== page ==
Tennis Grand Slams: Who is the greatest of all time?
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Dominic Thiem is a doubt for Wimbledon after retiring from his match against Adrian Mannarino in Mallorca on Tuesday. The Austrian star hurt his wrist while hitting a forehand and looked in discomfort as he left the court.
After world number three Rafael Nadal withdrew from the summer Grand Slam, Thiem was set to enter the competition as the fourth seed.
In Mallorca, he was playing in his first match since being knocked out of the French Open first round by Pablo Andujar.
Thiem made a great start to his grass-court campaign, finding himself 5-2 up in the first set against Mannarino.
However, there were worrying scenes after a forehand shot didn’t go to plan and the match was cut short.
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Thiem, cutting a deflated figure, called his trainer and said he ‘heard it crack’ while holding his right wrist.
Shortly after a brief conversation, he signalled to Mannarino that he could not continue and then left the court to a warm ovation from the crowd.
The world number five’s physiotherapist, Alex Stober, has since revealed that he would have suffered ‘a twist’ at best.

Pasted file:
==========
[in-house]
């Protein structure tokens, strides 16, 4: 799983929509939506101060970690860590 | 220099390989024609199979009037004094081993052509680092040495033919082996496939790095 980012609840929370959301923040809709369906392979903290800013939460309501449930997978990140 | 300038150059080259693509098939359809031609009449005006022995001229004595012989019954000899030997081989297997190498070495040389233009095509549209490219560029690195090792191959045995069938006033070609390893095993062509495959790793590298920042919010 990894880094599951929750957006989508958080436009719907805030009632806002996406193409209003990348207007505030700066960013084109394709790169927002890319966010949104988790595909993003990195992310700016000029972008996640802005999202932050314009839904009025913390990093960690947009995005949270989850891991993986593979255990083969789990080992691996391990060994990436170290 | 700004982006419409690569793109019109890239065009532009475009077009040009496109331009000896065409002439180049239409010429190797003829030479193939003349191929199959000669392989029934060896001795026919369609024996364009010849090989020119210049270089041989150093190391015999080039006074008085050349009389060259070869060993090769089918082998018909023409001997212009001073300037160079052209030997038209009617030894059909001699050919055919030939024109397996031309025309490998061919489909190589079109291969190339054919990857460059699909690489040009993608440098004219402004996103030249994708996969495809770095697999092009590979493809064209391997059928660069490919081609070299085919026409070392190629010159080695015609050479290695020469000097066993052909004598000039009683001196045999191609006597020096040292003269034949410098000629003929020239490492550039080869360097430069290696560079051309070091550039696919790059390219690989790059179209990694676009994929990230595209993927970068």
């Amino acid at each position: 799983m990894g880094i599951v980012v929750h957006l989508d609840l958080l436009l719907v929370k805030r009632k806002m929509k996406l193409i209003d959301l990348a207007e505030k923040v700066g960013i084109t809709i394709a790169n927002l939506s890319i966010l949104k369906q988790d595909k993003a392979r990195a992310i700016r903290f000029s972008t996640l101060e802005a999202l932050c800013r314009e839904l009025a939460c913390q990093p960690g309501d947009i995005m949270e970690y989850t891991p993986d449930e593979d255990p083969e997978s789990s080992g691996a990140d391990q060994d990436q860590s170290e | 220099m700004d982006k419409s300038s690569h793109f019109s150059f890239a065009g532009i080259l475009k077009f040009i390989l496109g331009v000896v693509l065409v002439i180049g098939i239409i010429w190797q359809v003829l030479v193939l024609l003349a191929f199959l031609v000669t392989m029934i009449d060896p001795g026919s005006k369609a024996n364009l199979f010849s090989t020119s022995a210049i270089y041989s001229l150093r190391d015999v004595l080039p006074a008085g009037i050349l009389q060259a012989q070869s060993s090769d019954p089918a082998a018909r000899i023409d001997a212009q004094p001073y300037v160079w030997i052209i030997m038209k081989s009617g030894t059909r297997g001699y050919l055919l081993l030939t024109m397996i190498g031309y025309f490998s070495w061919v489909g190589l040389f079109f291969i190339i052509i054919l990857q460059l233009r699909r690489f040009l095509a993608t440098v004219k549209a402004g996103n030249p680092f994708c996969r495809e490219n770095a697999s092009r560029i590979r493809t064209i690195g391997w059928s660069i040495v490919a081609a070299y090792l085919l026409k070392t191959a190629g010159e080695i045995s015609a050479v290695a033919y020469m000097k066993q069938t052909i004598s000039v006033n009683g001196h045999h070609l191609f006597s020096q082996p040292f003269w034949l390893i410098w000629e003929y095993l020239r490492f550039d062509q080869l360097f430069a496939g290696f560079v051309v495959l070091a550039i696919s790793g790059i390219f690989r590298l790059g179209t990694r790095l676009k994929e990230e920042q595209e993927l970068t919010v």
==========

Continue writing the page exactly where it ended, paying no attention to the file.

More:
He told Krone.at: “At the moment, one can only guess. He sustained a wrist injury, a kind of twist.
“Cracking is never a good sign. Let’s hope that it was just a twist in the wrist, with the carpal bone maybe a slight capsule injury.”
The reigning US Open champion is now expected to stay in Spain and consult a wrist specialist in Barcelona.
He’ll then decide whether he’s in the right condition to compete at this year’s eagerly-anticipated Wimbledon.
Following Nadal’s confirmed absence, also losing Thiem would come as a significant blow for the tournament.
The action starts on Monday and will run through to July 11, the same day as the Euro 2020 final across the other side of London at Wembley Stadium.
Novak Djokovic is widely considered the favourite after toppling Nadal at Roland Garros earlier this month, emphatically ending the Spaniard’s four-year reign as the French Open champion.
Roger Federer will be ready to claim a record-extending ninth Wimbledon title but may meet Djokovic in the quarter-finals.
If Nadal hadn’t withdrawn, the Swiss ace would’ve been the eighth seed and therefore could’ve avoided Djokovic until the final.
Both players will be ready to put on a show for the returning Wimbledon crowd if, or when, they eventually meet on the grass.
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